Then another big highlight is the incredible, mouth-dropping scenery of this gorgeous country. I am just in awe. My love of nature is heightened in this place where every view is spectacular and pristine. I'm going to always be searching for a parallel back in the U.S., but I know I'm going to be disappointed. Here are a few favorite images:

On coastal track in New Plymouth with views of Mt Taranaki and cool bridge in the distance

Tulips at botanical gardens in Wellington

Lake Wanaka and the Southern Alps in the distance

Pancake Rocks at Punakaiki

Sunset over the Tasman Sea in Punakaiki


These thoughts are kind of random and off-the-cuff at this point, just whatever's at the top of my head:

  • I'd like to come back to New Zealand someday with 1 or 2 people, to re-connect with my WWOOF hosts, to do some overnight hikes, and to see areas that I wasn't able to on this trip (Coromandel, Fjordland, Rotorua, the tippy top of the North Island…).
  • I'm going to start my own garden whenever/ wherever I get settled next. I want to use permaculture principles and possibly some biodynamics practices.
  • I want to do more hiking and outdoor activities when I return to the U.S., something that I used to do when younger but let go of when I moved to the city. It's a great way to exercise and stay connected to nature.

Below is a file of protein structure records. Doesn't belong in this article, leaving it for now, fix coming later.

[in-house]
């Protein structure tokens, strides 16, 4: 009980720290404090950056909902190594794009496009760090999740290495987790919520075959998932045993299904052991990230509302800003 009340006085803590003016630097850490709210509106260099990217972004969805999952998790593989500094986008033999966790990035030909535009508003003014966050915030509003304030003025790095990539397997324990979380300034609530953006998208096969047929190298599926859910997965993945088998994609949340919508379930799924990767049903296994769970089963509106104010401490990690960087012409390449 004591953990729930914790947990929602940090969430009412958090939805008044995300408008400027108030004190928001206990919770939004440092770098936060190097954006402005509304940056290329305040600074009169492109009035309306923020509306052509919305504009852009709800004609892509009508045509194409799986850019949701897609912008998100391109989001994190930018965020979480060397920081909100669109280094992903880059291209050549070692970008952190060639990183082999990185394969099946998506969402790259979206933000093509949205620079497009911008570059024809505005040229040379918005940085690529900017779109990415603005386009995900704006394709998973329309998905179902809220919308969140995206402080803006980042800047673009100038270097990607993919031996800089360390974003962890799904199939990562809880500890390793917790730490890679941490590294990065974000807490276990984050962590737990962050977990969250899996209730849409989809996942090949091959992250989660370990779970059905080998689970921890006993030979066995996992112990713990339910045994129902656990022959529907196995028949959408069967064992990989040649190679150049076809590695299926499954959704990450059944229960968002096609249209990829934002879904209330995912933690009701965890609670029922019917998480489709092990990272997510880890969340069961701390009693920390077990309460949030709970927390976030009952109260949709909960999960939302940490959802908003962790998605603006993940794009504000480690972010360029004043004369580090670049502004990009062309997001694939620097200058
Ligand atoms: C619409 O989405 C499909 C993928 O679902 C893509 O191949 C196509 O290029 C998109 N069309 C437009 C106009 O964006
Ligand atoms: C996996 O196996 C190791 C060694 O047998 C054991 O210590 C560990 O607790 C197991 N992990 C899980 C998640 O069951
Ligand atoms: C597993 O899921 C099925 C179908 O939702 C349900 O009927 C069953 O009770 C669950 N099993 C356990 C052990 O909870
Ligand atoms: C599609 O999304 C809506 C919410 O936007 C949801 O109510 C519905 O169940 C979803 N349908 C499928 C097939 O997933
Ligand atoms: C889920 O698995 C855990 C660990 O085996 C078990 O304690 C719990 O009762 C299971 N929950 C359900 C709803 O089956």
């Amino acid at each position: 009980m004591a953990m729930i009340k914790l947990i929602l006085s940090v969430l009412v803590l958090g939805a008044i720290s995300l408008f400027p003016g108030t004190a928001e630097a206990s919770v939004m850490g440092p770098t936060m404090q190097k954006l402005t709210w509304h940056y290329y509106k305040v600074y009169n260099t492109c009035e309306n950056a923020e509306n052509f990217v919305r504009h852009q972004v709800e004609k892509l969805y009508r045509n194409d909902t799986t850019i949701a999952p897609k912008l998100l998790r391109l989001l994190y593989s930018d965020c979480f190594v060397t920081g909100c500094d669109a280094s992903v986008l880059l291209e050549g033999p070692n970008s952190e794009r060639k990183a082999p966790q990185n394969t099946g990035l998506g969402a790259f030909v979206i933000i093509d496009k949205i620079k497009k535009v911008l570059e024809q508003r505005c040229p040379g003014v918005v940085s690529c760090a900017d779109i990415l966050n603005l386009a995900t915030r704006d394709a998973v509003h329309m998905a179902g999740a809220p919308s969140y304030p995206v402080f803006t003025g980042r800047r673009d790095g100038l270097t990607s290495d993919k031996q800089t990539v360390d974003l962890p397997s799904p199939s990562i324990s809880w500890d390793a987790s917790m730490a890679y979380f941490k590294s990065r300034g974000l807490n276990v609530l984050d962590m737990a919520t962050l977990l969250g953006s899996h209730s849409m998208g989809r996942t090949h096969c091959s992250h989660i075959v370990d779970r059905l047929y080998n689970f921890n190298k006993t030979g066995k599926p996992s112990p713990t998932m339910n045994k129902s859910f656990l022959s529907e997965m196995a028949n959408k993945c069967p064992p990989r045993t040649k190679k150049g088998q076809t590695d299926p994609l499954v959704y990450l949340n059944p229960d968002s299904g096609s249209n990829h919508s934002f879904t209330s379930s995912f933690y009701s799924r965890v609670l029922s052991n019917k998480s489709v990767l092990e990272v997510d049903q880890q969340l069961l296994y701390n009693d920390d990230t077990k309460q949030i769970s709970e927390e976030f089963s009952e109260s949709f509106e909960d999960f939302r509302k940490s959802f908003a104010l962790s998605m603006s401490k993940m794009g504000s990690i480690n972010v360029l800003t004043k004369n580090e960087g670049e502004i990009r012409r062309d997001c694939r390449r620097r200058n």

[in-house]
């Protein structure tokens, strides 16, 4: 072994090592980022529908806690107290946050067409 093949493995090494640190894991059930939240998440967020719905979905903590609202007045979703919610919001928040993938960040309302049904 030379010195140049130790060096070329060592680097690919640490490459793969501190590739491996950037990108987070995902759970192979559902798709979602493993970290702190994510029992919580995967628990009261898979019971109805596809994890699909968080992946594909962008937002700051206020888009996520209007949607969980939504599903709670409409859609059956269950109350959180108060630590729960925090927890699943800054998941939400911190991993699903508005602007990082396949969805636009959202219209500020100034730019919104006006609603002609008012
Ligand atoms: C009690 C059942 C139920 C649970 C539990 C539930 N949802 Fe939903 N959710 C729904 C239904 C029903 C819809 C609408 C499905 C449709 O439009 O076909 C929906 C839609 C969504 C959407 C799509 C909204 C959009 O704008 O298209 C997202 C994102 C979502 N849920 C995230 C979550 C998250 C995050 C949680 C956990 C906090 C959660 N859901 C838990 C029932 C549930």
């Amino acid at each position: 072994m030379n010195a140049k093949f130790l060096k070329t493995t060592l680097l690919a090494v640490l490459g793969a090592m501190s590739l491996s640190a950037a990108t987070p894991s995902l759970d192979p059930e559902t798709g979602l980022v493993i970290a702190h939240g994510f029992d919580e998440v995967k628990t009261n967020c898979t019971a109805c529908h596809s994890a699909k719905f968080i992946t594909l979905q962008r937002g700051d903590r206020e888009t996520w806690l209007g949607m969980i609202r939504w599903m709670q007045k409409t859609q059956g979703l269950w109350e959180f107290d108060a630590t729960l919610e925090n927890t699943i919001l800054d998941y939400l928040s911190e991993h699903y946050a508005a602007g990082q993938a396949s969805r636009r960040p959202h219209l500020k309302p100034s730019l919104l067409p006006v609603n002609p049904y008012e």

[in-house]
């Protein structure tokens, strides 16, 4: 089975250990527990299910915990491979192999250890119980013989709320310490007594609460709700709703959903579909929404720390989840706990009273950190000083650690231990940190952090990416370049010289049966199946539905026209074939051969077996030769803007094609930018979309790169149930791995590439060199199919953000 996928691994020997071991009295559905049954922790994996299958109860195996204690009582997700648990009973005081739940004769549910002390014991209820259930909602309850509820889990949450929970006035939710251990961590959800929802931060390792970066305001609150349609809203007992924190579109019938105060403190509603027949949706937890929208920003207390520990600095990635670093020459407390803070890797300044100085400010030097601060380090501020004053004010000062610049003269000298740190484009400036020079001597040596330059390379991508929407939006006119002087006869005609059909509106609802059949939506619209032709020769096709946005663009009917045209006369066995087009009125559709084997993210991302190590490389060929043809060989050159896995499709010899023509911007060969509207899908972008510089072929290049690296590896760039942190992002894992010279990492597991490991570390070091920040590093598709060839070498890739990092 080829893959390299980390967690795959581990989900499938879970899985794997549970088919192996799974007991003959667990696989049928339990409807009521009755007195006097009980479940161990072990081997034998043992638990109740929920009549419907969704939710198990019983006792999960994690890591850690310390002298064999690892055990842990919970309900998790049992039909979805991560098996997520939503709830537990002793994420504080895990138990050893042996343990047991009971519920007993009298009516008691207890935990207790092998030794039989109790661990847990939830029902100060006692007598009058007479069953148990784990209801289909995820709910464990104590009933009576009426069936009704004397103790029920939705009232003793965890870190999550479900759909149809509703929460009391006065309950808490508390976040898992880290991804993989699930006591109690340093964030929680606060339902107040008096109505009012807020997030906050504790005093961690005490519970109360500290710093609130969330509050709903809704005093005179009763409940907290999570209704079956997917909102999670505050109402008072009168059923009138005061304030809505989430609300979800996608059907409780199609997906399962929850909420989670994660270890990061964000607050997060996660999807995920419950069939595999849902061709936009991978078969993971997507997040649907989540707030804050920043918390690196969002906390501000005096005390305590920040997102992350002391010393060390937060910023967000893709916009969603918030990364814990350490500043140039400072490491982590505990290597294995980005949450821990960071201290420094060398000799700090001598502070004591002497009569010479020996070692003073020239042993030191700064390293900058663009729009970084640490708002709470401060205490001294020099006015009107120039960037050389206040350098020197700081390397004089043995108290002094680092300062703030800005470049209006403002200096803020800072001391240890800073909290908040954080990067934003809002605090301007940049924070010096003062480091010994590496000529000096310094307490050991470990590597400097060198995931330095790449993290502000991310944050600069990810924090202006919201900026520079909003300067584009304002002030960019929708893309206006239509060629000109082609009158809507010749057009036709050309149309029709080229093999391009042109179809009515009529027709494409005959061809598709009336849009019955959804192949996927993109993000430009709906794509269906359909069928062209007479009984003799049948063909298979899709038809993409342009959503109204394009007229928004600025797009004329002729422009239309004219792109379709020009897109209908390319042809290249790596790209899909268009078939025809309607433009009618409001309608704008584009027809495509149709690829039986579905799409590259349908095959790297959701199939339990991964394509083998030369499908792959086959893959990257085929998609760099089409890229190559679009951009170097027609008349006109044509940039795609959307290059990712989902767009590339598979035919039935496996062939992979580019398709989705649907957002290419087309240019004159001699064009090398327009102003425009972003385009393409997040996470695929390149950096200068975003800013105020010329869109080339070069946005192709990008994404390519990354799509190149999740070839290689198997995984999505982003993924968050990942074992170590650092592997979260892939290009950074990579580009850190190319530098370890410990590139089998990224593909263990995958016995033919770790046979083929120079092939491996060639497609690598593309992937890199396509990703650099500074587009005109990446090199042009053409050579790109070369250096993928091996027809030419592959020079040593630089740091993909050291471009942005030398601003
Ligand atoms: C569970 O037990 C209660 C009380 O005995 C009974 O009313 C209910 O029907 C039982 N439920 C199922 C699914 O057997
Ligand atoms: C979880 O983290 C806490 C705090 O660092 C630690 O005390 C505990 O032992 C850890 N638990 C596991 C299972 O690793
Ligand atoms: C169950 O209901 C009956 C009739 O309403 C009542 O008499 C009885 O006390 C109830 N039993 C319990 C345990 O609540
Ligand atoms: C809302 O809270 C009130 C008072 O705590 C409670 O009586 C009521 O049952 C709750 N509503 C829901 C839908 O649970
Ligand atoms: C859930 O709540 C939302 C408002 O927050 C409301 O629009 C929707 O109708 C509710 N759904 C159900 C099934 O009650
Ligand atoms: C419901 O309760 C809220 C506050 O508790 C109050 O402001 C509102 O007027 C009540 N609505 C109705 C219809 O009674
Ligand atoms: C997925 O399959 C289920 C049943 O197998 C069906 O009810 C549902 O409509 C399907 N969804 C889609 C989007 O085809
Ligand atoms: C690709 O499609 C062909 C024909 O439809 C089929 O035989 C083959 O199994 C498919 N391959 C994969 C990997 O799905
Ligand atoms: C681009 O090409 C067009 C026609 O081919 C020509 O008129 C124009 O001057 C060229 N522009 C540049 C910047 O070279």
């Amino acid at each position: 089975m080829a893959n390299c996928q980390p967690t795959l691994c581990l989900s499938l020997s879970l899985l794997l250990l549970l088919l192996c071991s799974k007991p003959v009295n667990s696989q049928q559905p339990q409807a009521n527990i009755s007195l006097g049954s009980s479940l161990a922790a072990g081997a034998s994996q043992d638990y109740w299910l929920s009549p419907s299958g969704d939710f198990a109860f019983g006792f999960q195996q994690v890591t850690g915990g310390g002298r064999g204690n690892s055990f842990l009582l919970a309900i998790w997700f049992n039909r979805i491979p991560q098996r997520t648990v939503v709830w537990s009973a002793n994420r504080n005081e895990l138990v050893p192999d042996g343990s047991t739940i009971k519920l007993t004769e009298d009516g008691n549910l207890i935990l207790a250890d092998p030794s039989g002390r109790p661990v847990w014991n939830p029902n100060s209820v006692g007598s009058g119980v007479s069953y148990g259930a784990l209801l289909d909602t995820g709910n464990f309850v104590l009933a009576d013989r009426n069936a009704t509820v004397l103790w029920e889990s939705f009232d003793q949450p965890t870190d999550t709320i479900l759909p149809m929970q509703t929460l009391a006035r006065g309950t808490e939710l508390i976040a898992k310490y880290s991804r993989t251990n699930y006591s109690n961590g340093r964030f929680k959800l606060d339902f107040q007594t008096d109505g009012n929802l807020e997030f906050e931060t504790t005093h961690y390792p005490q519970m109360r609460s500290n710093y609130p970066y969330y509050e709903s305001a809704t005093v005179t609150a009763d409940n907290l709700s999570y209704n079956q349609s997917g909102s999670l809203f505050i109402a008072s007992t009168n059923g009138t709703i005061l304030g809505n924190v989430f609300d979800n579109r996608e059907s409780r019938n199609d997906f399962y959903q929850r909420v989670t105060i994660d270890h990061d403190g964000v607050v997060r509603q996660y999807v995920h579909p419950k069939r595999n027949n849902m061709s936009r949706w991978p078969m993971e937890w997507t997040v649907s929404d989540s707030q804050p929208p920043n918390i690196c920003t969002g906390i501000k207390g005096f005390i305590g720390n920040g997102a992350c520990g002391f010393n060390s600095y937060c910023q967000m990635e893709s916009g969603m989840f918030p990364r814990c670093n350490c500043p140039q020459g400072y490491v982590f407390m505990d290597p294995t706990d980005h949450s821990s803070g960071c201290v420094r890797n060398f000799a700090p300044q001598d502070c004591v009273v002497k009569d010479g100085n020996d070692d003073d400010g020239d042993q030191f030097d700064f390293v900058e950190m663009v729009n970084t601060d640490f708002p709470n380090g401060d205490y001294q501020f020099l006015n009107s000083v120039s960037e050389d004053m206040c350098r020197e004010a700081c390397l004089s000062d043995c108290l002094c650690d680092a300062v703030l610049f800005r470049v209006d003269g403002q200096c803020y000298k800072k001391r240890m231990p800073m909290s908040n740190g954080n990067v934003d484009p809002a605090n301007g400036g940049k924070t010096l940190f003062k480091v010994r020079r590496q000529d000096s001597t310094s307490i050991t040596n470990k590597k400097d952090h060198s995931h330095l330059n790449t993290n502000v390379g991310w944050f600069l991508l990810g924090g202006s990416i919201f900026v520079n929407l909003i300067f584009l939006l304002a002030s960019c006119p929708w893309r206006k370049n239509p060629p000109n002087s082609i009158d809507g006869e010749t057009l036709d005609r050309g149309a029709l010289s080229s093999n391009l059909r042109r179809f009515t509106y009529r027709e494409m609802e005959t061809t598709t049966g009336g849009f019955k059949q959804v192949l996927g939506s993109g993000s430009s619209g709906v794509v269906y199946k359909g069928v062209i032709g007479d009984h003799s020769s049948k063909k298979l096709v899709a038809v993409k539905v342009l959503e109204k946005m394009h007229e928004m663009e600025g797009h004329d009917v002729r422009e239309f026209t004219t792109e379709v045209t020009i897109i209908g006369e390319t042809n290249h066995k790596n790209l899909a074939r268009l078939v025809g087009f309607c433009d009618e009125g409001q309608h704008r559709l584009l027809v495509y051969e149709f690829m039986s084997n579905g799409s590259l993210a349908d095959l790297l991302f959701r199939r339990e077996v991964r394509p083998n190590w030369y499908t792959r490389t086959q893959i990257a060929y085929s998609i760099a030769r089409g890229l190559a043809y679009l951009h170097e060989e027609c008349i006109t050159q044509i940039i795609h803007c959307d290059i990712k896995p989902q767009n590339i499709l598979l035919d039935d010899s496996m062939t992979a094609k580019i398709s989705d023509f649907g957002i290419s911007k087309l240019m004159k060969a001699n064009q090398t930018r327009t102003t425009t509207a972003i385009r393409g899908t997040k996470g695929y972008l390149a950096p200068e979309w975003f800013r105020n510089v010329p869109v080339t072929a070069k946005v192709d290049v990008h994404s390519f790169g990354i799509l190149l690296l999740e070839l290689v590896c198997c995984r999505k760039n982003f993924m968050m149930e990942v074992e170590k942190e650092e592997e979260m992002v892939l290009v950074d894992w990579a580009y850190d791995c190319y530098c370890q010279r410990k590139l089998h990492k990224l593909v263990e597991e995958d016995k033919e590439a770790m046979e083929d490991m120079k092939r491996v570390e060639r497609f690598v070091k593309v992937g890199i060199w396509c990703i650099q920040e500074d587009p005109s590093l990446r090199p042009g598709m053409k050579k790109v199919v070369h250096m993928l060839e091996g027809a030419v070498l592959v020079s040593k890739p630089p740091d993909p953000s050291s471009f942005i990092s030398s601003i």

• I'm going to find more ways to reduce my carbon footprint when I return– line-dry clothes, use more organic cleaning products, buy organic food, get connected with a farm to get produce and meats and dairy and eggs.

So I'm at a good place, six weeks in. Feeling a little tug of homesickness (for which home?) and the stability of having my own place and kitchen (!). But I'm going to gear myself up for another six weeks.


The only bit of anxiety I have is about tomorrow's presidential election. The next time I post, we'll know who's to be our next president. Yikes!!!

The Power of Community and Culture

I've been at the Seresin Estate for a little under a week, and each day has been different. What a change from my previous place where I was pretty much weeding a home garden everyday, which was really nice and rewarding, of course! Here, there has been a lot of variety, which has also been really educational and interesting. And I've been eating self-cooked meals everyday which has been nice for a change.